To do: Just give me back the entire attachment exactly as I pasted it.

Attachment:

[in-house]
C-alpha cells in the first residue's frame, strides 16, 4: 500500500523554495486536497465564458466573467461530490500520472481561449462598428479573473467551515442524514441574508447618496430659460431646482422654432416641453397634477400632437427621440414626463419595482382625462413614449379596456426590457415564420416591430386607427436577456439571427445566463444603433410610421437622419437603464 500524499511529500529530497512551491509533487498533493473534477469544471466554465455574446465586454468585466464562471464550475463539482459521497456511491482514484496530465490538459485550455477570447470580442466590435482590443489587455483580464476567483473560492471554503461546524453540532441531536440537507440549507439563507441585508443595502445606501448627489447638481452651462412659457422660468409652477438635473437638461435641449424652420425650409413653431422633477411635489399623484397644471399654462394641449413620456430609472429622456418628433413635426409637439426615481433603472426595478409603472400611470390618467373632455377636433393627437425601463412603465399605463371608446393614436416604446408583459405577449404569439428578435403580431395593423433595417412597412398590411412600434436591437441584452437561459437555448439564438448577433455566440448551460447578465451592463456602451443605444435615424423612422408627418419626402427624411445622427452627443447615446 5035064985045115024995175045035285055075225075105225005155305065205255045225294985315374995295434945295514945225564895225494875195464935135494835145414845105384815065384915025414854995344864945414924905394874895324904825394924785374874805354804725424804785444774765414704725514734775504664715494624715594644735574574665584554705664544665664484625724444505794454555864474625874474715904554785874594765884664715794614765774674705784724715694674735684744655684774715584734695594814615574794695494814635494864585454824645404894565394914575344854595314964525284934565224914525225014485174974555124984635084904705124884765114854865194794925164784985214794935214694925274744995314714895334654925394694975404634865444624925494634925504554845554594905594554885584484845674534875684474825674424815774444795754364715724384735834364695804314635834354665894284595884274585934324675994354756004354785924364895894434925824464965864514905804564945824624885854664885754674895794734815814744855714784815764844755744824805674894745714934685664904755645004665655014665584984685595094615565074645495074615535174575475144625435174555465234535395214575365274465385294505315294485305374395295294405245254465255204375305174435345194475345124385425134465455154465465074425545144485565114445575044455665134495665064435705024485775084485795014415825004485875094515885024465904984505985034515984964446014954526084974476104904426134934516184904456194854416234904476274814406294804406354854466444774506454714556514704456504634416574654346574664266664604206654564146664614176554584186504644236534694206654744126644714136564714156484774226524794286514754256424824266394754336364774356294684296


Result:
[in-house]
C-alpha cells in the first residue's frame, strides 16, 4: 500500500523554495486536497465564458466573467461530490500520472481561449462598428479573473467551515442524514441574508447618496430659460431646482422654432416641453397634477400632437427621440414626463419595482382625462413614449379596456426590457415564420416591430386607427436577456439571427445566463444603433410610421437622419437603464 500524499511529500529530497512551491509533487498533493473534477469544471466554465455574446465586454468585466464562471464550475463539482459521497456511491482514484496530465490538459485550455477570447470580442466590435482590443489587455483580464476567483473560492471554503461546524453540532441531536440537507440549507439563507441585508443595502445606501448627489447638481452651462412659457422660468409652477438635473437638461435641449424652420425650409413653431422633477411635489399623484397644471399654462394641449413620456430609472429622456418628433413635426409637439426615481433603472426595478409603472400611470390618467373632455377636433393627437425601463412603465399605463371608446393614436416604446408583459405577449404569439428578435403580431395593423433595417412597412398590411412600434436591437441584452437561459437555448439564438448577433455566440448551460447578465451592463456602451443605444435615424423612422408627418419626402427624411445622427452627443447615446 5035064985045115024995175045035285055075225075105225005155305065205255045225294985315374995295434945295514945225564895225494875195464935135494835145414845105384815065384915025414854995344864945414924905394874895324904825394924785374874805354804725424804785444774765414704725514734775504664715494624715594644735574574665584554705664544665664484625724444505794454555864474625874474715904554785874594765884664715794614765774674705784724715694674735684744655684774715584734695594814615574794695494814635494864585454824645404894565394914575344854595314964525284934565224914525225014485174974555124984635084904705124884765114854865194794925164784985214794935214694925274744995314714895334654925394694975404634865444624925494634925504554845554594905594554885584484845674534875684474825674424815774444795754364715724384735834364695804314635834354665894284595884274585934324675994354756004354785924364895894434925824464965864514905804564945824624885854664885754674895794734815814744855714784815764844755744824805674894745714934685664904755645004665655014665584984685595094615565074645495074615535174575475144625435174555465234535395214575365274465385294505315294485305374395295294405245254465255204375305174435345194475345124385425134465455154465465074425545144485565114445575044455665134495665064435705024485775084485795014415825004485875094515885024465904984505985034515984964446014954526084974476104904426134934516184904456194854416234904476274814406294804406354854466444774506454714556514704456504634416574654346574664266664604206654564146664614176554584186504644236534694206654744126644714136564714156484774226524794286514754256424824266394754336364774356294684296